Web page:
Or, how getting a DAMS is like buying and owning a home
In the past year, there are two things I've spent a lot of time doing: 1) moving, and 2) supporting organizations with digital asset management system (DAMS) implementations. It wasn't too surprising, then, that one day as I was unpacking yet another box, I was struck by the similarity between DAMS selection/migration/implementation and buying/selling/moving homes.
One of the key differences that I've observed, however, is that while most people generally understand what is involved in the home buying and ownership process, the DAMS process is murky for most people. That's not too surprising: all of us have lived in some sort of dwelling our entire lives and most of us have moved at least once, but very few of us have had to choose, implement, and launch a DAMS. And as a result, many people have expectations that are out of alignment with what it actually takes to successfully implement and manage such a system. When the disconnect between expectations and reality set in, disappointment often follows, and the ultimate result can be an air of negativity around the whole initiative.
I hope this post will give you an understanding of what a successful DAMS implementation really takes so that you can set expectations accordingly, navigate a successful path, and perhaps even find enjoyment along the way. You can check out the video version of this post here.
Have a really good reason for doing it
When buying a new home, you have a good reason for doing it. You don't just wake up one day and say, "Today, let's buy a new home." No way. You know the process of finding the right home, buying it, moving, and settling into that home is going to be a lot of work. It will be time consuming, complicated, emotional at times, and costly.
So you have a good reason for doing it. Maybe your family has grown. Maybe you want to downsize after the kids have left for college. Maybe you've finally saved enough money for a downpayment for your first home and want to start building equity. You have a pretty good sense of what the tangible benefits will be, despite the fact that it is going to be a lot of work, and will bring about a great deal of change in your life.
It's the same thing with getting a DAMS. There needs to be a very compelling reason for doing it. You have a vision! Maybe it is something like: you want people to be able to browse and access your organization’s assets in the same way they would Getty Images. Or maybe it’s solving long standing pain points that have plagued your operations for years, causing frustration and loss of time and money. You can envision something so much better. The fact is, getting to that point is going to be hard. Selecting, implementing, and managing a DAMS, organizing the assets, tagging everything with rich metadata, and creating a great user experience is going to be a major change for your team or organization. Just like buying a home, it will be time consuming, complicated, emotional at times, and costly. So the tangible benefits have to be obvious to all stakeholders. And the resources to reach the goal need to be available, or you will be left with scaffolding and a few pieces of furniture inside—hardly habitable.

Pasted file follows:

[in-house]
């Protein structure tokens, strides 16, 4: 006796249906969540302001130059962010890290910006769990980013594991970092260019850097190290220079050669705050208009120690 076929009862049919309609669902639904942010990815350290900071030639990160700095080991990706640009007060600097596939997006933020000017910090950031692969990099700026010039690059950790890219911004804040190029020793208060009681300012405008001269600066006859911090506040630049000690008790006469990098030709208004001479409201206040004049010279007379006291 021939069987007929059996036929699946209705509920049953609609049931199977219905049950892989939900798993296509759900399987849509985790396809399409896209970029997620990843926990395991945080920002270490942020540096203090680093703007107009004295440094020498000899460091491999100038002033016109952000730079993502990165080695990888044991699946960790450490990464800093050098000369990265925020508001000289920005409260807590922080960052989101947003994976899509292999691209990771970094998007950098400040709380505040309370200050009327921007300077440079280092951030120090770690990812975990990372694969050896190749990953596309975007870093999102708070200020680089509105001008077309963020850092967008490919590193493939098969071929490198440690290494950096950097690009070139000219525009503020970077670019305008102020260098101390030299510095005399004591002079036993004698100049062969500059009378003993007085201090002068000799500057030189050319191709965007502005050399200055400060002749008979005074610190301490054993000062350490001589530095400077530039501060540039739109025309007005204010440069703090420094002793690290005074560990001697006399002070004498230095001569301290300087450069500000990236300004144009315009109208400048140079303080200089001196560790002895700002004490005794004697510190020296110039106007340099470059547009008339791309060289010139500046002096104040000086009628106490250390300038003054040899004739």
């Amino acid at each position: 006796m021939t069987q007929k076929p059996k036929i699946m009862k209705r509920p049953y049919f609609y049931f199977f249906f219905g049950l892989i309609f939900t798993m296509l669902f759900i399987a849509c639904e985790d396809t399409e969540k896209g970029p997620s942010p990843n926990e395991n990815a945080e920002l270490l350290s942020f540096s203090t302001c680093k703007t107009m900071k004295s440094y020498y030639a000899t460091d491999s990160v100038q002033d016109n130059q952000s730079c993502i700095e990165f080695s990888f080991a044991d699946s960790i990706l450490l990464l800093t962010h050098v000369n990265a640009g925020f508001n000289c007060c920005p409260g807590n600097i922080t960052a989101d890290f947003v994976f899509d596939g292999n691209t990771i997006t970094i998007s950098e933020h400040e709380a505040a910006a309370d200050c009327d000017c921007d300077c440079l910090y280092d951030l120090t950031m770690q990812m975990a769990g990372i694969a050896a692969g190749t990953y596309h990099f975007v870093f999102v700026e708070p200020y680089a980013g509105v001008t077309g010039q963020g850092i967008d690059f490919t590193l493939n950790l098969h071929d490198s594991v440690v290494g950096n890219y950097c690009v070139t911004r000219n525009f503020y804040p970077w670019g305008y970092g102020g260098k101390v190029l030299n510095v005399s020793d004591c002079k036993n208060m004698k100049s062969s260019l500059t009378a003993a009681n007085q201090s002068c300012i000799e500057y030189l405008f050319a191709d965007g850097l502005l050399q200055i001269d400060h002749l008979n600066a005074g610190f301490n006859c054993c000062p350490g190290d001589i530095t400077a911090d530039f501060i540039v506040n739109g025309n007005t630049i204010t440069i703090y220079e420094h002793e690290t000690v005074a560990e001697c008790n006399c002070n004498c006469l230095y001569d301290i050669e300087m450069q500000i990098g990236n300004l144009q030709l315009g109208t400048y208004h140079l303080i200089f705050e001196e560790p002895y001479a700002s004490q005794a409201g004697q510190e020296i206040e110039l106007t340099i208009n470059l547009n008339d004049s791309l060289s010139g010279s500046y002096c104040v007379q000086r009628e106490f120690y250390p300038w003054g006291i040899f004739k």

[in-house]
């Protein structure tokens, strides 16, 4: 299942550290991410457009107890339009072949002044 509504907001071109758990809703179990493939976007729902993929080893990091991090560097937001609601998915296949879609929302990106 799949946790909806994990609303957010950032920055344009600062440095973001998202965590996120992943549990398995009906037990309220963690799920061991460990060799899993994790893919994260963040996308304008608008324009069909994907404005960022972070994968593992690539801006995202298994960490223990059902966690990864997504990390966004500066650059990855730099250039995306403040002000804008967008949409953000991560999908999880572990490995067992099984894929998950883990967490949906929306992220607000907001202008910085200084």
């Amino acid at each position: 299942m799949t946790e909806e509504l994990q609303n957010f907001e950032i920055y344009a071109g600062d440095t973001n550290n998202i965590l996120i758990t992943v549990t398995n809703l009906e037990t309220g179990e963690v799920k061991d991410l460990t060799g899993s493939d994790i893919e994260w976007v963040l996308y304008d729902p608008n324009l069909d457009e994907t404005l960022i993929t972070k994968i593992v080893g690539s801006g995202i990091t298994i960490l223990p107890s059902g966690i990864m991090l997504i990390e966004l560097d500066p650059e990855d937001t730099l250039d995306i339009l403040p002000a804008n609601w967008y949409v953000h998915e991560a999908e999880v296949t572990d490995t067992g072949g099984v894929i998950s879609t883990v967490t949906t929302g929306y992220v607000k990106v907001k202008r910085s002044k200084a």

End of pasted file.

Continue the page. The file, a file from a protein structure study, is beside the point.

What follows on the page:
Tip #1: Ensure you have a strong business case for a new DAM program.
The business case should highlight what value the DAMS will bring to the organization. It should justify the investment. And it should clearly articulate what that investment will be (keep reading to get a better sense of this). This business case should be compelling enough to elicit support and commitment from key stakeholders to help ensure the success of the system.
Know what you need
When searching for a new home, you know that there is an overwhelming number of options out there. So you reduce the field by agreeing with your home-mates on a set of preferences and constraints: the type of home (apartment, single-family house, log cabin), location, number of bedrooms/bathrooms, condition, location, and price. Some of these might be more strict (must be in a specific school zone), and some might be a little looser (2-3 bathrooms).
That covers the basics, but often there is special use for the home that you will need to be able to articulate to those helping you find the right set of options. Need a mother-in-law suite so your aging father can live with you? Planning to run a daycare out of the house? These aren't the default uses of a dwelling, so being able to describe how you plan to use it is critical to finding the right options.
Finding the right DAMS is no different. Before you start to explore options, know what key functionalities you will need in the system (check out the DAM Open Specification for ideas), today and in the future. What are the technical preferences and constraints? What are the deal breaker functionalities the system must have to meet your organization’s needs and goals?